‘The Real Workers’ Party’: Income Tax Threshold Raised, Fuel Duty Frozen

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Chancellor of the Exchequer Rishi Sunak has presented his budget which he says delivers on the Tories’ pledge to cut taxes for working Britons by increasing the income tax threshold, abolishing the Tampon Tax and Reading Tax, and freezing duty on fuel and alcohol.

Mr Sunak reminded the House of Commons that next month sees the increase of the National Living Wage by 6.2 per cent — what the government said in January represented “the biggest cash increase ever” — and revealed that his government had pledged the NLW will increase to over £10.50 an hour by 2024.

“As people earn more, we’ll also cut taxes on their wages,” Mr Sunak continued, adding that in four weeks, the national insurance threshold will increase from £8,632 to £9,500 per annum.

“That’s a tax cut for 31 million people, saving a typical employee over £100. Taking together the changes to the national living wage, income tax, and national insurance, that means that someone working on minimum wages will be £5,200 better off than in 2010” he said, calling the Conservatives, “the real workers’ party”.

But the budget had bad news for taxpayers further down the line, as borrowing is set to increase, from 2.1 per cent of GDP today to 2.8 per cent by 2022.

–Duties frozen on fuel and alcohol–

Last week, media were reporting that the Chancellor was considering lifting the freeze on vehicular fuel duty, meaning a rise of 2p a litre on petrol and diesel. Facing a backlash from MPs who warned that raising taxes for drivers for the sake of environmentalism would hurt the working classes worst of all, the alleged plans appear to have been scrapped, with Mr Sunak instead announcing a freeze on fuel duties for the tenth year in a row.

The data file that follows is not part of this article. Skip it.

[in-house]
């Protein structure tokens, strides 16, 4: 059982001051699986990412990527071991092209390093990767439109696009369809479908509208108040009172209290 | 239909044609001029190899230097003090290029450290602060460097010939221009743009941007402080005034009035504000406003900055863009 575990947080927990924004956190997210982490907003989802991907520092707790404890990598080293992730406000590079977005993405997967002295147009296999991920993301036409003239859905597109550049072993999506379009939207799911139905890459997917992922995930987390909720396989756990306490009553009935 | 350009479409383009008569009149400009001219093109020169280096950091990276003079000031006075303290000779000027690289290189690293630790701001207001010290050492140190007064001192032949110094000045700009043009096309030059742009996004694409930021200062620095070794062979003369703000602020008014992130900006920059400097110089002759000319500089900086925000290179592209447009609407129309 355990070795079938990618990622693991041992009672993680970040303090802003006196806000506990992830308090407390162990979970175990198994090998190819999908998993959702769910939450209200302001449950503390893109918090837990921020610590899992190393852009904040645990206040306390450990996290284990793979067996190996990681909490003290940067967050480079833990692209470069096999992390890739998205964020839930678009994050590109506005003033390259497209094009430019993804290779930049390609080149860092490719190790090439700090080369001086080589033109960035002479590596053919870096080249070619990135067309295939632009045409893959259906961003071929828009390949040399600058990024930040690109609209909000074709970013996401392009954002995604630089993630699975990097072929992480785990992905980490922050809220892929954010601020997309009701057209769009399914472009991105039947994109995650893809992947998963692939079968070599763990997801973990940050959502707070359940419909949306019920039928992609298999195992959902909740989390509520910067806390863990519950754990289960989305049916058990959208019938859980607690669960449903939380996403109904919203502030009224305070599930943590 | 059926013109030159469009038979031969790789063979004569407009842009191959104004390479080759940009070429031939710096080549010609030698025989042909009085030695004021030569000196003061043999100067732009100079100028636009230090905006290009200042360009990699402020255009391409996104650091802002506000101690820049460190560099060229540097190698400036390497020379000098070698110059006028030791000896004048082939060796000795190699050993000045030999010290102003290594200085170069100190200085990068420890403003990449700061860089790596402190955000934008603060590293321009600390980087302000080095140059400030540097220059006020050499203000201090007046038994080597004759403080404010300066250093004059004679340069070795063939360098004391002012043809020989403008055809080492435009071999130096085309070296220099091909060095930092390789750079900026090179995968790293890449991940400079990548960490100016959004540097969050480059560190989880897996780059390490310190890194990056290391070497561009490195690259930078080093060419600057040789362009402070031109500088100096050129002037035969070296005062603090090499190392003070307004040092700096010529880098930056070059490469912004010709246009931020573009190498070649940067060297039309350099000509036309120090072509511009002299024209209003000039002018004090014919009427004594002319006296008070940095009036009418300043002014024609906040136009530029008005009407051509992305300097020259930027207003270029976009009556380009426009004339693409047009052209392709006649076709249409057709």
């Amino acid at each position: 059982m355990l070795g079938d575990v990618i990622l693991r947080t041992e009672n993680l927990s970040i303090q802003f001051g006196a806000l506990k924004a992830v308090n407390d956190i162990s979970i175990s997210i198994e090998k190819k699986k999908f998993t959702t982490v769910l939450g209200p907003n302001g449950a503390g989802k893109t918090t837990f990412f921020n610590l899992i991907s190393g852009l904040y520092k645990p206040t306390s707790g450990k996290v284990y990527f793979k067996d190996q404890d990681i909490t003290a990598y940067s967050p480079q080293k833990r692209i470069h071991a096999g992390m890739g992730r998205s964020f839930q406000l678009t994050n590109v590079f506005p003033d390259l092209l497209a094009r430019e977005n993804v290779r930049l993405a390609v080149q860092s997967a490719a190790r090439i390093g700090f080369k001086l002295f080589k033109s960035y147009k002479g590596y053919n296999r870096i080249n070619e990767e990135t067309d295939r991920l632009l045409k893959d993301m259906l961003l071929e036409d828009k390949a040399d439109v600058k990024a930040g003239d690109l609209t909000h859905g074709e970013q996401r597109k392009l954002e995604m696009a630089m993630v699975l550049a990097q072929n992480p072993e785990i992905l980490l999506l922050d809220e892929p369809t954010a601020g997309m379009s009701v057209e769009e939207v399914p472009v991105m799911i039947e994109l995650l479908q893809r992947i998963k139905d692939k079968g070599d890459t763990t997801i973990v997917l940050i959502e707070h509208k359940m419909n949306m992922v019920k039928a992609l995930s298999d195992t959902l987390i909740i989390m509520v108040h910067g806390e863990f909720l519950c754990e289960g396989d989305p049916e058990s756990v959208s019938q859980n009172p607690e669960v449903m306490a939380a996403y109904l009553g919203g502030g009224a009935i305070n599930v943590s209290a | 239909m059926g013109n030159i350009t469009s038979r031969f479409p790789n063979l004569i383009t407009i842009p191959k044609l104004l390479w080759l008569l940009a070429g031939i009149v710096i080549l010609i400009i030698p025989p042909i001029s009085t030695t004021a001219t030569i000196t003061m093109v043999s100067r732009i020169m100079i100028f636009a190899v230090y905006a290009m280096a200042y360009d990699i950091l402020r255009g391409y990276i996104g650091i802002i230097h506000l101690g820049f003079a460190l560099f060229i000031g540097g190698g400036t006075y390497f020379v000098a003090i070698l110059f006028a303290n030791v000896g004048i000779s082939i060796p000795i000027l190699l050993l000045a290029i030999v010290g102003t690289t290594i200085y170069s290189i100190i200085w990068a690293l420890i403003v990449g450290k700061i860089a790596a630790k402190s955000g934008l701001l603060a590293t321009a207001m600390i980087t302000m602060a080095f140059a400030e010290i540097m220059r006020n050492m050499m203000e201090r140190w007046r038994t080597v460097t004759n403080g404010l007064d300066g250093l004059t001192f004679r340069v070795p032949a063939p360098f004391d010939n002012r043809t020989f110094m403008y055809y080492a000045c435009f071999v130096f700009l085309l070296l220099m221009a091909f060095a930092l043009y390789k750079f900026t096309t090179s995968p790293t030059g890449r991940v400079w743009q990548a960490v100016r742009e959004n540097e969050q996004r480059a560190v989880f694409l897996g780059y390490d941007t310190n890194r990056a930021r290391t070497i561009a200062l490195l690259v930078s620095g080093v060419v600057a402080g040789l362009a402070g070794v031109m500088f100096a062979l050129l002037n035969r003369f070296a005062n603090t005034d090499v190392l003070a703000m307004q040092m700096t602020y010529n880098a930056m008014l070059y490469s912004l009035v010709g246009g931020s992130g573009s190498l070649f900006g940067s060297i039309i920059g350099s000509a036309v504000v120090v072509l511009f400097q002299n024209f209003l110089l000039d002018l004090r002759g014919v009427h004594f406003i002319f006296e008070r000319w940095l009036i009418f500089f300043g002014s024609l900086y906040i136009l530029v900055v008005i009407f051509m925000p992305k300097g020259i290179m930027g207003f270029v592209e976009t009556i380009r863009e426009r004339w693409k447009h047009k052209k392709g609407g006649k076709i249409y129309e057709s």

The Chancellor said: “I’ve heard representations that after nine years of being frozen, at a cost of £110 billion to the taxpayer, we can no longer afford to freeze fuel duty. I’m certainly mindful of the fiscal cost and the environmental impact. But I’m taking considerable steps in this budget to incentive clean forms of transportation and many people still rely on their cars, so I’m pleased to announce today that for another year, fuel duty will remain frozen.”

He also announced that a planned increase on spirit duty will be cancelled, as well as on beer, wine, and cider. Acknowledging that Britain’s pubs are under threat, he would increase the discount in rates for small pubs from a proposed £1,000 to £5,000 for this year in order to support establishments that are “at the centre of community life”.

The Chancellor of the Exchequer said: “Wages: up; national insurance: cut; tampon tax: abolished; spirits duty: frozen; beer duty: frozen; wine and cider duty: frozen; fuel duty: frozen. We promised to cut taxes and the cost of living and we got it done.”

–Sunak abolishes the Reading Tax–

As well as abolishing the tax on women’s sanitary products from January 2021, Mr Sunak said that from December 1st, he will be scrapping VAT currently charged to digital publications (printed publications are tax-exempt).

“Today, I’m abolishing the reading tax,” Sunak said. “Just in time for Christmas, books, newspapers, magazines, or academic journals, however they are read, will have no VAT charge whatsoever.”

Mocking his counterpart in the opposite benches, he continued: “There will be no VAT on historical fiction by Hilary Mantel, manuals or textbooks like Gray’s Anatomy, or works of fantasy, like John McDonnel’s Economics for the Many.”

“The irony is, it sold so few it is literally his own ‘little-read book’,” he added.


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